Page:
“Market sentiment in the region remained low overall, although an aggressive push from some slate tablet vendors meant the market declined much slower than expected,” continues Charakla. “At the same time, heightened competition has also made it harder for certain players to sustain their slate tablet businesses and generate profits, causing them to lose interest in the slate tablet market altogether. Despite this, slate tablets are still the most popular computing device among home users in the region.”

Looking at the region’s key markets, IDC’s research shows that when compared to Q2 2016 overall PCD shipments were down -11.4% in the UAE, -8.9% in Turkey, and -6.7% in the ‘Rest of Middle East’ sub-region (comprising Iran, Iraq, Syria, Yemen, Palestine, and Afghanistan). South Africa and Saudi Arabia bucked this trend, recording year-on-year increases of 3.5% and 9.6%, respectively.

A massive education delivery in Pakistan acted as a key driver for notebook shipments in the region overall. Similarly, the education sector was the biggest driver of detachable tablet shipments, triggered by a huge delivery in Kenya, as well as two other deliveries in Pakistan and Turkey, which enabled this category to achieve the fastest growth of all the PCD categories.

“While a component shortage prevented market players from reducing their prices too much, the average price of consumer notebooks experienced a considerable year-on-year decline in Q2 2017,” says Charakla. “This played a key role in driving demand from the consumer segment, and was reflected in the growing popularity of lower-priced notebook models.”

Looking at the PC market’s vendor rankings, each of the top five vendors maintained their respective positions compared to the previous quarter, with the top four all gaining share.

Middle East & Africa PC Market Vendor Shares – Q2 2016 vs. Q2 2017

Brand Q2 2016 Q2 2017
HP Inc. 23.7% 27.6%
Lenovo 19.8% 21.5%
Dell 16.3% 16.7%
ASUS 8.7% 9.4%
Acer Group 5.9% 4.1%
Others 25.7% 20.7%

Although Samsung continued to lead the tablet market, the vendor rankings in the space saw quite a few changes, with Huawei catapulting itself to second place. Lenovo also climbed up a position compared to the previous quarter, causing Apple to drop to fourth place.

Middle East & Africa Tablet Market Vendor Shares – Q2 2016 vs. Q2 2017

Brand Q2 2016 Q2 2017
Samsung 20.5% 18.9%
Huawei 11.2% 15.8%
Lenovo 12.7% 9.8%
Apple 9.1% 8.8%
Alcatel 2.9% 5.0%
Others 43.5% 41.7%

“Looking to the future, the MEA PCD market is expected to decline at a faster rate than previously forecast for 2017 as a whole,” says Charakla. “Technological shifts are playing a pivotal role in deciding the future of this market, with demand for certain products shifting to other PCD products and beyond (i.e., smartphones). Accordingly, shipments of slate tablets are expected to continue declining over the coming years as demand is cannibalized by smartphones. Meanwhile, the ongoing shift to mobile computing will see growth in the desktop market remain close to flat throughout IDC’s forecast period ending 2021. Notebook shipments will experience very slow growth beyond 2018, while detachable tablets will remain the fastest growing PCD category, eating away share from other computing devices.”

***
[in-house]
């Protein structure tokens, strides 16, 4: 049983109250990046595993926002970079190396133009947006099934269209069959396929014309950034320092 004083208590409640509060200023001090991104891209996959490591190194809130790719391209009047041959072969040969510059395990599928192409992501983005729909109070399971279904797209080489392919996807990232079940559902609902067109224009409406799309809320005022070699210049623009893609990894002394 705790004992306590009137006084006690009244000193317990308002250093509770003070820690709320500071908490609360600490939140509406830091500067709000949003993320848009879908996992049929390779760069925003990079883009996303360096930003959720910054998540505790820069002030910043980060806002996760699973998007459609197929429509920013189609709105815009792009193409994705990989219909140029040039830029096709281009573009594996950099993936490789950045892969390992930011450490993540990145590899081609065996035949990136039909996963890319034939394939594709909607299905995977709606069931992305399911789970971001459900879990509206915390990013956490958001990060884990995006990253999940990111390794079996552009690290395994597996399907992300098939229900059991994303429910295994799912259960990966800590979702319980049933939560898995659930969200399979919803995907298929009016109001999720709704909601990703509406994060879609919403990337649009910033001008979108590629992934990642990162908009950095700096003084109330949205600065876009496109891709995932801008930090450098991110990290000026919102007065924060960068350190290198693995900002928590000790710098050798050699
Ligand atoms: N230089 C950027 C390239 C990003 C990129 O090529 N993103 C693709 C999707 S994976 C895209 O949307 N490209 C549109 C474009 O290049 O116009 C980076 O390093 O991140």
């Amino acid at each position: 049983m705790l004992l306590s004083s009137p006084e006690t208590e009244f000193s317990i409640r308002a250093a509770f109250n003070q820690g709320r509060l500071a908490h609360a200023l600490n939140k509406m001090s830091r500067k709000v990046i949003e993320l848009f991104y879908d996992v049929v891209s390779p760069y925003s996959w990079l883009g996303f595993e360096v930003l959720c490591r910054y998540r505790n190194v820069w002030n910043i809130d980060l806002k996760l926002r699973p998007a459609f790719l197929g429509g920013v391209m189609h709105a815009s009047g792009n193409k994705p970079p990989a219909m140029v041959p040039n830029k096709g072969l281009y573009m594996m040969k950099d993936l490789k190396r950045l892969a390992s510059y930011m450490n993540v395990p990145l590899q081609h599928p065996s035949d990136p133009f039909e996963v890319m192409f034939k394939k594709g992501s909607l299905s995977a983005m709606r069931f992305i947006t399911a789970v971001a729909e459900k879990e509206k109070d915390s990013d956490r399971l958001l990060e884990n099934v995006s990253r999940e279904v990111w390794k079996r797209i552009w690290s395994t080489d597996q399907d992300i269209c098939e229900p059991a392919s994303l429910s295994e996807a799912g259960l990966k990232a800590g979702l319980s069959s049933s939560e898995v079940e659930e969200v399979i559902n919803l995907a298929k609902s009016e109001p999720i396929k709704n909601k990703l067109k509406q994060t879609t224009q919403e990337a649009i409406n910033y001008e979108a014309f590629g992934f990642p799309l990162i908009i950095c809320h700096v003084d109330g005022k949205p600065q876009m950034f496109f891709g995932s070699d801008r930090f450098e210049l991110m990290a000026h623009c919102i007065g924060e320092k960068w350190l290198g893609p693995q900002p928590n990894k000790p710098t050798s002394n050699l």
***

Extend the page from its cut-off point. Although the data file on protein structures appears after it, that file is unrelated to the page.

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Gazer cyber-spies exposed

ESET has released new research into the activities of the Turla cyberespionage group, and specifically a previously undocumented backdoor that has been used to spy on consulates and embassies worldwide.

ESET’s research team are the first in the world to document the advanced backdoor malware, which they have named “Gazer”, despite evidence that it has been actively deployed in targeted attacks against governments and diplomats since at least 2016.

Gazer’s success can be explained by the advanced methods it uses to spy on its intended targets, and its ability to remain persistent on infected devices, embedding itself out of sight on victim’s computers in an attempt to steal information for a long period of time.

ESET researchers have discovered that Gazer has managed to infect a number of computers around the world, with the most victims being located in Europe. Curiously, ESET’s examination of a variety of different espionage campaigns which used Gazer has identified that the main target appears to have been Southeastern Europe as well as countries in the former Soviet Union Republic.

The attacks show all the hallmarks of past campaigns launched by the Turla hacking group, namely:

  • Targeted organisations are embassies and ministries;
  • Spearphishing delivers a first-stage backdoor such as Skipper;
  • A second stealthier backdoor (Gazer in this instance, but past examples have included Carbon and Kazuar) is put in place;
  • The second-stage backdoor receives encrypted instructions from the gang via C&C servers, using compromised, kegitimate websites as a proxy.

Another notable similarity between Gazer and past creations of the Turla cyberespionage group become obvious when the malware is analysed. Gazer makes extra efforts to evade detection by changing strings within its code, randomizing markers, and wiping files securely.

In the most recent example of the Gazer backdoor malware found by ESET’s research team, clear evidence was seen that someone had modified most of its strings, and inserted phrases related to video games throughout its code.

Don’t be fooled by the sense of humour that the Turla hacking group are showing here, falling foul of computer criminals is no laughing manner.

All organisations, whether governmental, diplomatic, law enforcement, or in traditional business, need to take today’s sophisticated threats serious and adopt a layered defence to reduce the chances of a security breach.